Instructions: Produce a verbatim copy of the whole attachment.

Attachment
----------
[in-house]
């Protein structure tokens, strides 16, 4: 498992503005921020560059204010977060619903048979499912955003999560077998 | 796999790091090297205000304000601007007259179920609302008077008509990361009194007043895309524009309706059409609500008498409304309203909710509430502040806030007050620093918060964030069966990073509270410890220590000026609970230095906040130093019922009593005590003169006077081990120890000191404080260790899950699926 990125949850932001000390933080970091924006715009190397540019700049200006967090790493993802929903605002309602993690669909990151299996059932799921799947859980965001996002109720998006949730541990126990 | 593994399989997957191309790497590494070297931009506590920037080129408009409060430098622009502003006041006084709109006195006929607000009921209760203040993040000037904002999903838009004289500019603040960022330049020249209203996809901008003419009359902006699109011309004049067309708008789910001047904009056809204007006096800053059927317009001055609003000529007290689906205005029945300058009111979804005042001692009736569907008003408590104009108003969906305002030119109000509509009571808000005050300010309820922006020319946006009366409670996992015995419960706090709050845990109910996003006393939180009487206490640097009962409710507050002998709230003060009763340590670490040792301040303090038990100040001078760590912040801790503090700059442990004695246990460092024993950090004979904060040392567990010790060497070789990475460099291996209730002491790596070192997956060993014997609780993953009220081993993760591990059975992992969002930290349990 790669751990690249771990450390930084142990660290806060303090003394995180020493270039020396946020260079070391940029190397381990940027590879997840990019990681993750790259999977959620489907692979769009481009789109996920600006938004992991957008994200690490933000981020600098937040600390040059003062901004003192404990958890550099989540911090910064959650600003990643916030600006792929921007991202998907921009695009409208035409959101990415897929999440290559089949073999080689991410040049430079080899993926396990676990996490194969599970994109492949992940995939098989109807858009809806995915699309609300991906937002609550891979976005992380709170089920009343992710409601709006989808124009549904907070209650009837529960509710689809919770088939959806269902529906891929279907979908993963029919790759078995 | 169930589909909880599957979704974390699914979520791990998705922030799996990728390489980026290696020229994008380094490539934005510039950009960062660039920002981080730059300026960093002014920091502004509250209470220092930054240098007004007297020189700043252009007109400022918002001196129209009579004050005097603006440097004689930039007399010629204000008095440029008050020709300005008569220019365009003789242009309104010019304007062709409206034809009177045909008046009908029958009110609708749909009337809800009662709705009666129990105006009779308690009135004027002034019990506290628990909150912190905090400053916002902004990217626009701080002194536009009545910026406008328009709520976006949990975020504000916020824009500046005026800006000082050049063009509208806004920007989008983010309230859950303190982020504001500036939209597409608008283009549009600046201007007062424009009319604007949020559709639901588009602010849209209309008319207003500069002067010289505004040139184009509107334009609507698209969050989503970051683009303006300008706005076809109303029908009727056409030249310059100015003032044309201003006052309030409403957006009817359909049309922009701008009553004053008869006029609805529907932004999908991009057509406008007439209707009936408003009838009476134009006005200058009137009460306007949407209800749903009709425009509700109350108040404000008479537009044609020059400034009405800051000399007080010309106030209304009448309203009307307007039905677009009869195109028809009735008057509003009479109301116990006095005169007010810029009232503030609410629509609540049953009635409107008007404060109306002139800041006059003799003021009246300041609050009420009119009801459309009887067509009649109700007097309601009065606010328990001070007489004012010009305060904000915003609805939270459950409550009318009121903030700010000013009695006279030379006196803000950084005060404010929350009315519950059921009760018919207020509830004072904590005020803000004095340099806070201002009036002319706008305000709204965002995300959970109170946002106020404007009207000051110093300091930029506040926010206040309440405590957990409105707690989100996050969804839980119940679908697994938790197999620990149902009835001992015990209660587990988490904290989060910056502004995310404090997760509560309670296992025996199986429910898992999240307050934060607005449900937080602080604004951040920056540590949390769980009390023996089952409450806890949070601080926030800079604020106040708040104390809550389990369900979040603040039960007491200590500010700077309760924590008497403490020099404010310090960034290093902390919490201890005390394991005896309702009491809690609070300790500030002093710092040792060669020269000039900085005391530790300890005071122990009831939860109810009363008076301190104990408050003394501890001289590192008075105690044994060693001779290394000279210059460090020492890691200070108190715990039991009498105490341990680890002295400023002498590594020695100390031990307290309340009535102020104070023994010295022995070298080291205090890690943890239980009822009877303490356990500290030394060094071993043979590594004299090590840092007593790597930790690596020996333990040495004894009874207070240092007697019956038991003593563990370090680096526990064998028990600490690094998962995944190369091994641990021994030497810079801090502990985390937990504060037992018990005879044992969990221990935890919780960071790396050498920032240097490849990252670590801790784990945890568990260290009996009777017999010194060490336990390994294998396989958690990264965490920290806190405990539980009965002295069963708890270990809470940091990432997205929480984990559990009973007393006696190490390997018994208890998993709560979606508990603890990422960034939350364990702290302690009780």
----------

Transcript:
[in-house]
């Protein structure tokens, strides 16, 4: 498992503005921020560059204010977060619903048979499912955003999560077998 | 796999790091090297205000304000601007007259179920609302008077008509990361009194007043895309524009309706059409609500008498409304309203909710509430502040806030007050620093918060964030069966990073509270410890220590000026609970230095906040130093019922009593005590003169006077081990120890000191404080260790899950699926 990125949850932001000390933080970091924006715009190397540019700049200006967090790493993802929903605002309602993690669909990151299996059932799921799947859980965001996002109720998006949730541990126990 | 593994399989997957191309790497590494070297931009506590920037080129408009409060430098622009502003006041006084709109006195006929607000009921209760203040993040000037904002999903838009004289500019603040960022330049020249209203996809901008003419009359902006699109011309004049067309708008789910001047904009056809204007006096800053059927317009001055609003000529007290689906205005029945300058009111979804005042001692009736569907008003408590104009108003969906305002030119109000509509009571808000005050300010309820922006020319946006009366409670996992015995419960706090709050845990109910996003006393939180009487206490640097009962409710507050002998709230003060009763340590670490040792301040303090038990100040001078760590912040801790503090700059442990004695246990460092024993950090004979904060040392567990010790060497070789990475460099291996209730002491790596070192997956060993014997609780993953009220081993993760591990059975992992969002930290349990 790669751990690249771990450390930084142990660290806060303090003394995180020493270039020396946020260079070391940029190397381990940027590879997840990019990681993750790259999977959620489907692979769009481009789109996920600006938004992991957008994200690490933000981020600098937040600390040059003062901004003192404990958890550099989540911090910064959650600003990643916030600006792929921007991202998907921009695009409208035409959101990415897929999440290559089949073999080689991410040049430079080899993926396990676990996490194969599970994109492949992940995939098989109807858009809806995915699309609300991906937002609550891979976005992380709170089920009343992710409601709006989808124009549904907070209650009837529960509710689809919770088939959806269902529906891929279907979908993963029919790759078995 | 169930589909909880599957979704974390699914979520791990998705922030799996990728390489980026290696020229994008380094490539934005510039950009960062660039920002981080730059300026960093002014920091502004509250209470220092930054240098007004007297020189700043252009007109400022918002001196129209009579004050005097603006440097004689930039007399010629204000008095440029008050020709300005008569220019365009003789242009309104010019304007062709409206034809009177045909008046009908029958009110609708749909009337809800009662709705009666129990105006009779308690009135004027002034019990506290628990909150912190905090400053916002902004990217626009701080002194536009009545910026406008328009709520976006949990975020504000916020824009500046005026800006000082050049063009509208806004920007989008983010309230859950303190982020504001500036939209597409608008283009549009600046201007007062424009009319604007949020559709639901588009602010849209209309008319207003500069002067010289505004040139184009509107334009609507698209969050989503970051683009303006300008706005076809109303029908009727056409030249310059100015003032044309201003006052309030409403957006009817359909049309922009701008009553004053008869006029609805529907932004999908991009057509406008007439209707009936408003009838009476134009006005200058009137009460306007949407209800749903009709425009509700109350108040404000008479537009044609020059400034009405800051000399007080010309106030209304009448309203009307307007039905677009009869195109028809009735008057509003009479109301116990006095005169007010810029009232503030609410629509609540049953009635409107008007404060109306002139800041006059003799003021009246300041609050009420009119009801459309009887067509009649109700007097309601009065606010328990001070007489004012010009305060904000915003609805939270459950409550009318009121903030700010000013009695006279030379006196803000950084005060404010929350009315519950059921009760018919207020509830004072904590005020803000004095340099806070201002009036002319706008305000709204965002995300959970109170946002106020404007009207000051110093300091930029506040926010206040309440405590957990409105707690989100996050969804839980119940679908697994938790197999620990149902009835001992015990209660587990988490904290989060910056502004995310404090997760509560309670296992025996199986429910898992999240307050934060607005449900937080602080604004951040920056540590949390769980009390023996089952409450806890949070601080926030800079604020106040708040104390809550389990369900979040603040039960007491200590500010700077309760924590008497403490020099404010310090960034290093902390919490201890005390394991005896309702009491809690609070300790500030002093710092040792060669020269000039900085005391530790300890005071122990009831939860109810009363008076301190104990408050003394501890001289590192008075105690044994060693001779290394000279210059460090020492890691200070108190715990039991009498105490341990680890002295400023002498590594020695100390031990307290309340009535102020104070023994010295022995070298080291205090890690943890239980009822009877303490356990500290030394060094071993043979590594004299090590840092007593790597930790690596020996333990040495004894009874207070240092007697019956038991003593563990370090680096526990064998028990600490690094998962995944190369091994641990021994030497810079801090502990985390937990504060037992018990005879044992969990221990935890919780960071790396050498920032240097490849990252670590801790784990945890568990260290009996009777017999010194060490336990390994294998396989958690990264965490920290806190405990539980009965002295069963708890270990809470940091990432997205929480984990559990009973007393006696190490390997018994208890998993709560979606508990603890990422960034939350364990702290302690009780």